Introduction to publishing


Planning is an important step in the publishing journey. Where your research is published can affect who reads your work, the impact it has, and its effect on your progess as a researcher.

Goals and priorities

Ask yourself:

  • What are my short- and long-term career goals?
  • Am I aiming to build an academic track record?
  • Will my research have an impact on particular sectors, industries or the general public?
  • What are the publishing conventions in my discipline?
  • Are there limitations on how I can publish my research?  (many grants now include a requirement that all associated publications be immediately open access).


Identifying current or potential audiences will help you come up with a plan for engaging them.

Potential audiences include:

  • researchers (specialist or generalist)
  • practitioners
  • educators
  • community groups
  • companies
  • the general public.

Which audiences you prioritise will depend on your career stage and goals. Ask yourself whether you are aiming for:

  • recognition by your peers
  • future collaboration opportunities
  • commercialisation
  • influencing practitioners’ behaviour.

It is common to have more than one potential audience for your work. You may prioritise an audience of fellow researchers with your choice of publication channel (eg. Scholarly journals), then focus on communicating with practitioners through outreach activities (meeting with special interest groups or attending conferences).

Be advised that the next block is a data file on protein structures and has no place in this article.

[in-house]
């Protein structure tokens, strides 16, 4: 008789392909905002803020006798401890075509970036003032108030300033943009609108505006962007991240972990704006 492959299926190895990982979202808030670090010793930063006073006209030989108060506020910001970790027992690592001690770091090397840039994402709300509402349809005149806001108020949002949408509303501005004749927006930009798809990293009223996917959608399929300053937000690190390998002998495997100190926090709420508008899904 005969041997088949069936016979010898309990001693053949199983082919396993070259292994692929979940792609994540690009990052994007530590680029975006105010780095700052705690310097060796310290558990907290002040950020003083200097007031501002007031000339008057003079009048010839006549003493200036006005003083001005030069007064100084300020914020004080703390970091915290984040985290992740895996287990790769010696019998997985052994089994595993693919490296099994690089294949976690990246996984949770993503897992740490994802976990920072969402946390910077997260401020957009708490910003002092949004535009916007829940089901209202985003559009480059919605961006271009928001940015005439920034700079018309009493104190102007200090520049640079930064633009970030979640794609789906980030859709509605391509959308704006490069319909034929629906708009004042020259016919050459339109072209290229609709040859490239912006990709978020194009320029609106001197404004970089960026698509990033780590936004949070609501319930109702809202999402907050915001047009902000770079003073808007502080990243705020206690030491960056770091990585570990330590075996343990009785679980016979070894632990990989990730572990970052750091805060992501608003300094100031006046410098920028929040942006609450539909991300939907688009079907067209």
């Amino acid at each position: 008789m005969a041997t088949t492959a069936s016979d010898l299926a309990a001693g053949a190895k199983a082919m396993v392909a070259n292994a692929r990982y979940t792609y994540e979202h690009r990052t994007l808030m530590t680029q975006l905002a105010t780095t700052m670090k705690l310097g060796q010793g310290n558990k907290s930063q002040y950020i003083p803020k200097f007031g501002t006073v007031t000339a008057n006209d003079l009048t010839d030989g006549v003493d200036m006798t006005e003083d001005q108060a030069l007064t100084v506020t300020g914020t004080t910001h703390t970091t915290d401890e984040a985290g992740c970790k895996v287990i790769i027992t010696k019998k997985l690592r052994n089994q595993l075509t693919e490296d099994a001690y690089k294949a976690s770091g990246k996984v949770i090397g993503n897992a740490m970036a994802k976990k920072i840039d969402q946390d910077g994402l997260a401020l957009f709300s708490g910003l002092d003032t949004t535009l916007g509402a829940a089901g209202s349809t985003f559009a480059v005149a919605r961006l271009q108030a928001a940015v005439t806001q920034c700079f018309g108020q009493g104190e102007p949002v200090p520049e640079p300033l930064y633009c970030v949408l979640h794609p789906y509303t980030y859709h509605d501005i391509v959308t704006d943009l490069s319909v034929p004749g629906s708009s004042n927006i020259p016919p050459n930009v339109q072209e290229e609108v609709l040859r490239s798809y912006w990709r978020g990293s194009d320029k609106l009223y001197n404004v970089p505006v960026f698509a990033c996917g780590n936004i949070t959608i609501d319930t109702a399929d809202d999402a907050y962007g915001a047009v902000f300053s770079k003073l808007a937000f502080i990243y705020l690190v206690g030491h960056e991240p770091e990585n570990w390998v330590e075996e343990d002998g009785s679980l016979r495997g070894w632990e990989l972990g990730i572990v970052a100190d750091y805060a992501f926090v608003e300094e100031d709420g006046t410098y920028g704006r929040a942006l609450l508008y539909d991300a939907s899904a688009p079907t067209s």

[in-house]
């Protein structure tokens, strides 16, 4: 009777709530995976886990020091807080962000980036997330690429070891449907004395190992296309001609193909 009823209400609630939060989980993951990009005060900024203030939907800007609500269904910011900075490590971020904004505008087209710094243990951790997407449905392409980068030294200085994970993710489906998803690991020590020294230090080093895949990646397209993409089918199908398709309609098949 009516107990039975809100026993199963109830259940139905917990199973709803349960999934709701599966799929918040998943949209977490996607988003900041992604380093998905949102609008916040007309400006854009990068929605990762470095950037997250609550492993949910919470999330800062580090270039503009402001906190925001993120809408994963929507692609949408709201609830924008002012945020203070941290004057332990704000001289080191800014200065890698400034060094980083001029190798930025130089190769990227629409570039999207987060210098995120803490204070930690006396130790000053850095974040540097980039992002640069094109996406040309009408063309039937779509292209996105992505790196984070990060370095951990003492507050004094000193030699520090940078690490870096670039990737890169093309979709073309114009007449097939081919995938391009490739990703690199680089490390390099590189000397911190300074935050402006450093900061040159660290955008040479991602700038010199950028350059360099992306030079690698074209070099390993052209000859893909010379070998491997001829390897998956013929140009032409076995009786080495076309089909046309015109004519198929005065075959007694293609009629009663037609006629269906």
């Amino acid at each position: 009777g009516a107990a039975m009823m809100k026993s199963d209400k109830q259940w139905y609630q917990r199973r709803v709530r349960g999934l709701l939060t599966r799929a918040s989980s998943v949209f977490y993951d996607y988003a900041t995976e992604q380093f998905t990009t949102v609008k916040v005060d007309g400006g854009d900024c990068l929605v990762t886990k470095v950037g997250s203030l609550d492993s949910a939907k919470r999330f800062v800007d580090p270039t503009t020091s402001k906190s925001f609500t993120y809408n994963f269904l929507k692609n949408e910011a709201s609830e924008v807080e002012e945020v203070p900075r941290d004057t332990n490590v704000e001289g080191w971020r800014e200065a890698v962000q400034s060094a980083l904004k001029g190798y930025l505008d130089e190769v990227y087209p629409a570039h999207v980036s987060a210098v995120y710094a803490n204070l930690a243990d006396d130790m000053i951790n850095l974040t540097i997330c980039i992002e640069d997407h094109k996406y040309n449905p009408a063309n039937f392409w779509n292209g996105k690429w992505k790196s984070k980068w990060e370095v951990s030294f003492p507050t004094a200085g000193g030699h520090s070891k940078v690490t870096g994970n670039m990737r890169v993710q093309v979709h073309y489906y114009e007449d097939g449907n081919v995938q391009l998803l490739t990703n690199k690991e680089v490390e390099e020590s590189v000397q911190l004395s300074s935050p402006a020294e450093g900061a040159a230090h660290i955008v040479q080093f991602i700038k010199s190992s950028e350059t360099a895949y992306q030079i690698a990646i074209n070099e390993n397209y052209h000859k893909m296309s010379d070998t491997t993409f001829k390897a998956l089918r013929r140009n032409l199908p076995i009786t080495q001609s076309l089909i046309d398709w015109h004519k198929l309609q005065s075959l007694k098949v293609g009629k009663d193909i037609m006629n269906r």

Suitable channels

Select an appropriate publisher using the guides below:

Want to make your research data quickly available? Understand how to get a DOI with our Publish Research Data page.

Publishers may contact you at different stages of your research. It is important to be aware of and learn how to avoid predatory publishers.


Know your rights and responsibilities

Do your homework before you sign a publishing agreement.

Learn about rights and responsibilities when publishing your research.

Repositories and Open Access

Visit our Open Access page to learn about distributing your research for free online.

See how the Sydney eScholarship Repository can support you on this journey.


Make your work findable

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